Badware researchers taming wild webmasters hosts

If hijacked sites and hosting companies that fail to police malware distribution sources represent two of the most serious threats to Internet security, there may be hope for improvement, according to researchers working with Harvard Law School's StopBadware.org. After publishing a list of rogue Web site hosting companies and launching a campaign to label every […]

If hijacked sites and hosting companies that fail to police malware distribution sources represent two of the most serious threats to Internet security, there may be hope for improvement, according to researchers working with Harvard Law School's StopBadware.org.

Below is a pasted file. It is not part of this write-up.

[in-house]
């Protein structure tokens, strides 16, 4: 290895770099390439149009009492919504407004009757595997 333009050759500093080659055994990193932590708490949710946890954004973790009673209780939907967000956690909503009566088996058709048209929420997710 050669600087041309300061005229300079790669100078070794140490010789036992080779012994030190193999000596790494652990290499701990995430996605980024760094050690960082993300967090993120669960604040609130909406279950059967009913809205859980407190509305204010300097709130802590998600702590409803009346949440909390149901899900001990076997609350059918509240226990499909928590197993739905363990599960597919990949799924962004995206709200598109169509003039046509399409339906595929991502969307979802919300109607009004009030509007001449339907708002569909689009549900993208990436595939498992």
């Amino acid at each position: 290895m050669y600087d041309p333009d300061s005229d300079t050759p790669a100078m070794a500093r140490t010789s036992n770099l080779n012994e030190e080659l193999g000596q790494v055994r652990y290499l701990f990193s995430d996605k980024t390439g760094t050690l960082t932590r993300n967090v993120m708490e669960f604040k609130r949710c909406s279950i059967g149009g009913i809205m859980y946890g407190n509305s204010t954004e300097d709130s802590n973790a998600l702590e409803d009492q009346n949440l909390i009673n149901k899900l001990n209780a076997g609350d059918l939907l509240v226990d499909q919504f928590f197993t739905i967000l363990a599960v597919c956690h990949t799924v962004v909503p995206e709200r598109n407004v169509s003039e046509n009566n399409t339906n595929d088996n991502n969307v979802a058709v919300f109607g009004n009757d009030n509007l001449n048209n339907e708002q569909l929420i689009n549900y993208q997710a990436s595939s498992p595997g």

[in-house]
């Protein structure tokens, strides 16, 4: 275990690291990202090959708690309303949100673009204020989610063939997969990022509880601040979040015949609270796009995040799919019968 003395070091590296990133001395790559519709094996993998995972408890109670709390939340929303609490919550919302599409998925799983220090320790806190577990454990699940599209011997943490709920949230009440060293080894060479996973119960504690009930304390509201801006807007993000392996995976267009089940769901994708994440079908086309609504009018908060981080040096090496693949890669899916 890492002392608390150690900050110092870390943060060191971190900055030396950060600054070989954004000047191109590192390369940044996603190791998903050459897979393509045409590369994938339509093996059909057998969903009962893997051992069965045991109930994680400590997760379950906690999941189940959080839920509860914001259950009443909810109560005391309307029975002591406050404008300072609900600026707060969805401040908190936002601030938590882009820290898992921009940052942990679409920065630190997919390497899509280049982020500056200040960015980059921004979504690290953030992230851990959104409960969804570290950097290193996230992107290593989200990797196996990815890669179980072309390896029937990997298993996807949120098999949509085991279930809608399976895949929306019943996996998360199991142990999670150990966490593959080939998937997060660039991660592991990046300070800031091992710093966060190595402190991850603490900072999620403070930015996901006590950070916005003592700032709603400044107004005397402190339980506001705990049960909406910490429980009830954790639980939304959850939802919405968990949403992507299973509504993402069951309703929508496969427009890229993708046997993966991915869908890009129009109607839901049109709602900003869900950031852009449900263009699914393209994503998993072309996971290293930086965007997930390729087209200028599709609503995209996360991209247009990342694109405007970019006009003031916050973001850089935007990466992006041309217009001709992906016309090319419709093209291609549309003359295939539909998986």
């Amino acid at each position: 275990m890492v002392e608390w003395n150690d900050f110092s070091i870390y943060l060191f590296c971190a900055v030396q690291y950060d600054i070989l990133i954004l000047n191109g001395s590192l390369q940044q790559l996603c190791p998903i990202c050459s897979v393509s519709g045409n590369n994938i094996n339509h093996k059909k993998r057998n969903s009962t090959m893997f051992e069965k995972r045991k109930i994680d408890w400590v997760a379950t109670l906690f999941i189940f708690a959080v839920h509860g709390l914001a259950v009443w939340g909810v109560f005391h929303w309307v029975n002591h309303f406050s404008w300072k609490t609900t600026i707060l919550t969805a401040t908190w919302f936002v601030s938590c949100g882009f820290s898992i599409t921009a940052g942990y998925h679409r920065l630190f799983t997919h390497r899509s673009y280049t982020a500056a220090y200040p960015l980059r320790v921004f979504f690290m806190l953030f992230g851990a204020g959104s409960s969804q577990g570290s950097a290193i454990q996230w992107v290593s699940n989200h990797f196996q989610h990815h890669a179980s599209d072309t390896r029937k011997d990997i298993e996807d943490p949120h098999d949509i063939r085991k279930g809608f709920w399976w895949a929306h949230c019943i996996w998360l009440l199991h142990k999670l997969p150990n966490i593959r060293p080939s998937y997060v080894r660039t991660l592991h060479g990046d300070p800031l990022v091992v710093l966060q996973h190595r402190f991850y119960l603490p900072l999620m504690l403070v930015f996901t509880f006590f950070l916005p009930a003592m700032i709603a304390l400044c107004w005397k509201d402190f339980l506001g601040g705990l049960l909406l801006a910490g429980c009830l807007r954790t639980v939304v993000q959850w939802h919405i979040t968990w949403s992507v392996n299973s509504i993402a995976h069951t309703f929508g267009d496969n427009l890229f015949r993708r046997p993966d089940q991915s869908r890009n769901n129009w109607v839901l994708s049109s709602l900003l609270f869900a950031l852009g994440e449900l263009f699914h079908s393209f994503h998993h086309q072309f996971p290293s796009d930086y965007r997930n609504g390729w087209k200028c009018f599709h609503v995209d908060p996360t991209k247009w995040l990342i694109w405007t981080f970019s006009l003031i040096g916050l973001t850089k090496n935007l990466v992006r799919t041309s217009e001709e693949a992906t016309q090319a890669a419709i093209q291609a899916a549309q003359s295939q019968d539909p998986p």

After publishing a list of rogue Web site hosting companies and launching a campaign to label every malicious site they can find on the Internet, an effort that has filtered out over 600,000 nefarious applications thus far, the StopBadware team says that people are responding.

The project currently counts less than 250,000 Web sites that it classifies as distributors of programs that qualify as badware -- any application that either tries to hide itself or any of its intentions, based on the parameters of the effort. StopBadware also announced that Internet mainstays Paypal and VeriSign have joined its influential cast of sponsors, which includes Google.

Full Article

Malware, Badware, StopBadware.org, Researcher